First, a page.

Tuesday, 14 May 2013

It's Raining Again in the Celtic Costa del Sol

And Now for the News

     As I sit here starting this blog all over again it's pouring with rain in Ireland, again. I'm not Irish and I have no compelling reason to have to live in this country. There's an economic disaster reported at every opportunity. The country is in the grip of austerity measures and yet there are still an awful lot of expats from many different nations who choose to live here.

     Suicide is up. On Newstalk, one of the major players in terms of radio stations, there was an American psychologist who was asked what people can do to improve their mental health. His advice was simple: stop listening to the news. Stop listening to the radio.

Nothing New Under the Sun

     I'm sure there was someone desperately trying to pull the plug on him as he uttered those words. After all, there's not much mileage in having a guest on a radio show who urges the listeners to switch off and tune out. His advice, however, hints at part of the reason why I'm here in Ireland, at least.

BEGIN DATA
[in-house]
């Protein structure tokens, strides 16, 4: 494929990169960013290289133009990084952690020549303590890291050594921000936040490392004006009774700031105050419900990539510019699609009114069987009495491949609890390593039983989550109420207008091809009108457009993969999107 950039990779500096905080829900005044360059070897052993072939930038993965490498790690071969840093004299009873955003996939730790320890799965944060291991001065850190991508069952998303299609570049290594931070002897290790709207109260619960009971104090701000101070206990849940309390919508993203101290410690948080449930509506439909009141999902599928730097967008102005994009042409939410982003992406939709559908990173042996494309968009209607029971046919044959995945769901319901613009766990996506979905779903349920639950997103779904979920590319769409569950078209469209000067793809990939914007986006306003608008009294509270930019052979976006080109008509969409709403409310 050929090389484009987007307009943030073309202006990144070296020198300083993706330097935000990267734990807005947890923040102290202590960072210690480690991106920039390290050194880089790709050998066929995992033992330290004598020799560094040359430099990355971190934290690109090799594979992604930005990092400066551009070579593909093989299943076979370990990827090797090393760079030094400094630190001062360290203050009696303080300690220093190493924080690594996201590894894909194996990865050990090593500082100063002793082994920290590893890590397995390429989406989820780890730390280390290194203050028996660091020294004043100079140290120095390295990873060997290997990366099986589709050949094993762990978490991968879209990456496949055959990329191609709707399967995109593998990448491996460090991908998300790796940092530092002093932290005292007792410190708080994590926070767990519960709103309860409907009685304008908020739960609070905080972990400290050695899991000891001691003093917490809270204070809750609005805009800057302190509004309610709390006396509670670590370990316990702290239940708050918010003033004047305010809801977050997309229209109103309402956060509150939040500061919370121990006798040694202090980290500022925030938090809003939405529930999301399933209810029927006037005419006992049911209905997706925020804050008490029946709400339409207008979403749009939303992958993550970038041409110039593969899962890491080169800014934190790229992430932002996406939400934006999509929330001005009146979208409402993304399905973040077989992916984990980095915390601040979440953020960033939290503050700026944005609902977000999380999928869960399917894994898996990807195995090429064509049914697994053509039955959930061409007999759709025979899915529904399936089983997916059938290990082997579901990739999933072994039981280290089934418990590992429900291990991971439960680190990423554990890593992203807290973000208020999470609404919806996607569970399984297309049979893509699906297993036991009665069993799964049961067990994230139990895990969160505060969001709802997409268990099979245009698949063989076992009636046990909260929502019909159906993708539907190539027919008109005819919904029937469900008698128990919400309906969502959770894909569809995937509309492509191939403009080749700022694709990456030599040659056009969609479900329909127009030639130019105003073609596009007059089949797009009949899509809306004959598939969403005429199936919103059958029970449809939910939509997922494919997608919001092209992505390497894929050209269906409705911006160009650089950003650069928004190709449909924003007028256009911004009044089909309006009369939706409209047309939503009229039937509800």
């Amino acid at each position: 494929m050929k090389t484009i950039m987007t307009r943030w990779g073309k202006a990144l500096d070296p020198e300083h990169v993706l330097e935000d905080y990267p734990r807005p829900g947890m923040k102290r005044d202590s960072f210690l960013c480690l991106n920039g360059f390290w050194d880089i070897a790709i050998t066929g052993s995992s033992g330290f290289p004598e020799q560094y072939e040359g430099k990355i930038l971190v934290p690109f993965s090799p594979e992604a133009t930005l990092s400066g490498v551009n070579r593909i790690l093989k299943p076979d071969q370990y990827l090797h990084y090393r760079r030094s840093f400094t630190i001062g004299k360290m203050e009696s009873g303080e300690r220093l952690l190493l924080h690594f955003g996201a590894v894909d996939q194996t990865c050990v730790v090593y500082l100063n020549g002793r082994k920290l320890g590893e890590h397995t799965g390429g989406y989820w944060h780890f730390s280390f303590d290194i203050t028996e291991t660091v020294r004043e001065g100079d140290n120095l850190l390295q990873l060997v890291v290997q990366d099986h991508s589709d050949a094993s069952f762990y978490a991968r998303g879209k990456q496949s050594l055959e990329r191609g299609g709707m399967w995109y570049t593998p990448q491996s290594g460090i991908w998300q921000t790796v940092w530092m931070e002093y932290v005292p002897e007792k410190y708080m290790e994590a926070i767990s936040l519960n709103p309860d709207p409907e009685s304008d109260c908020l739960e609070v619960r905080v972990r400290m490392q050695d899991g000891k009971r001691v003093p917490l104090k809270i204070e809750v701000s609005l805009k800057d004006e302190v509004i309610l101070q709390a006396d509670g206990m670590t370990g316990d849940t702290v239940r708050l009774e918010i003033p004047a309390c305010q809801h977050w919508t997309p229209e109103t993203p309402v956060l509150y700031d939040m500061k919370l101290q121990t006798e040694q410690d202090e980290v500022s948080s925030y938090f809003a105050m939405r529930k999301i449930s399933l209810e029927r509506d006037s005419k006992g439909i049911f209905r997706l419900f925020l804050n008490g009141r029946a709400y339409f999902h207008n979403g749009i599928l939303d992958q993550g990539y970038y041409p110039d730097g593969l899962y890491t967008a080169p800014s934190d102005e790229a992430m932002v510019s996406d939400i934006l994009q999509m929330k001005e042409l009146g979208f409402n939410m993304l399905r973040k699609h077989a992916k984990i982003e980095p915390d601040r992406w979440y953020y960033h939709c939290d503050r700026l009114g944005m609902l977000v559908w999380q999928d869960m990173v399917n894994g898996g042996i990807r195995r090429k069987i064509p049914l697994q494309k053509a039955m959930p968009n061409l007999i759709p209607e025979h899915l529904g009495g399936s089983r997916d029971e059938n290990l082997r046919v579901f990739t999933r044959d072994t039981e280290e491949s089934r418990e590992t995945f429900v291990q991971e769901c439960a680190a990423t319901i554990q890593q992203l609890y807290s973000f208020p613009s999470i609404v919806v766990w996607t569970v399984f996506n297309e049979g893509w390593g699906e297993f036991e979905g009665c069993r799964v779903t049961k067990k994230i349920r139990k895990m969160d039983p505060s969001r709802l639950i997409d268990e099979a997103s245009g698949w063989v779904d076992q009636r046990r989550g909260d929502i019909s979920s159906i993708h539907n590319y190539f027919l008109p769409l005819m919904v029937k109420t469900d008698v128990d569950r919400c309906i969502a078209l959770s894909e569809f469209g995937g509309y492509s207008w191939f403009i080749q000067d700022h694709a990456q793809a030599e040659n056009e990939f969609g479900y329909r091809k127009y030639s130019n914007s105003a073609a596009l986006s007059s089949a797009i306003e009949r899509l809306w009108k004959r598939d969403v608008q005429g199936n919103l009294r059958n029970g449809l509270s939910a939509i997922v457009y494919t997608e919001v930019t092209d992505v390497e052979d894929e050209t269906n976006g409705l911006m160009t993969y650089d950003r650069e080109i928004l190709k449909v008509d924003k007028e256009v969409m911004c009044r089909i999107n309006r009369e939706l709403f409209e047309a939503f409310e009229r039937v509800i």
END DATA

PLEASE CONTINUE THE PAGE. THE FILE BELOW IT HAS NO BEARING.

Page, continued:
I live in a country where we have some of the most stunning and unspoilt scenery in the world. In one day I can travel to rugged coastline, amble meditatively on a deserted beach or go and climb a mountain if I want to. Without even driving anywhere in my car I can wander through fields and mountains or just chat to cows and horses. It really is a dream existence.

     The landscapes are ancient. The way of life is almost untouched in some places. And this preservation of an old worldly existence relies to some extent on the isolation of Ireland. if we constantly try to keep pace with the disasters and advancement of the rest of the world then we forget the wonders of what we have right here on our doorstep.

Thinking it Over

     We can tend to over think everything these days. That's why I enjoy living in the relatively uncluttered greenery of West Cork. And that's what inspires me to write the things I write. In this blog I'll be sharing the fruits of my meditations and mental meanderings as I gaze out at the mountains and enjoy the rainy weather. Occasionally I'll play my Tibetan singing bowls and when I do I'll resonate with the ancient monuments that litter the landscape even more.



     As a friend recently told me, we should think of the rain in this part of the world as a blessing. If we had the sun and heat of the Costa del Sol we'd be inundated with foreign visitors and the resorts and complications that generates. Thinking it over, the rain's not a bad thing at all. I can generate the sunshine in my head.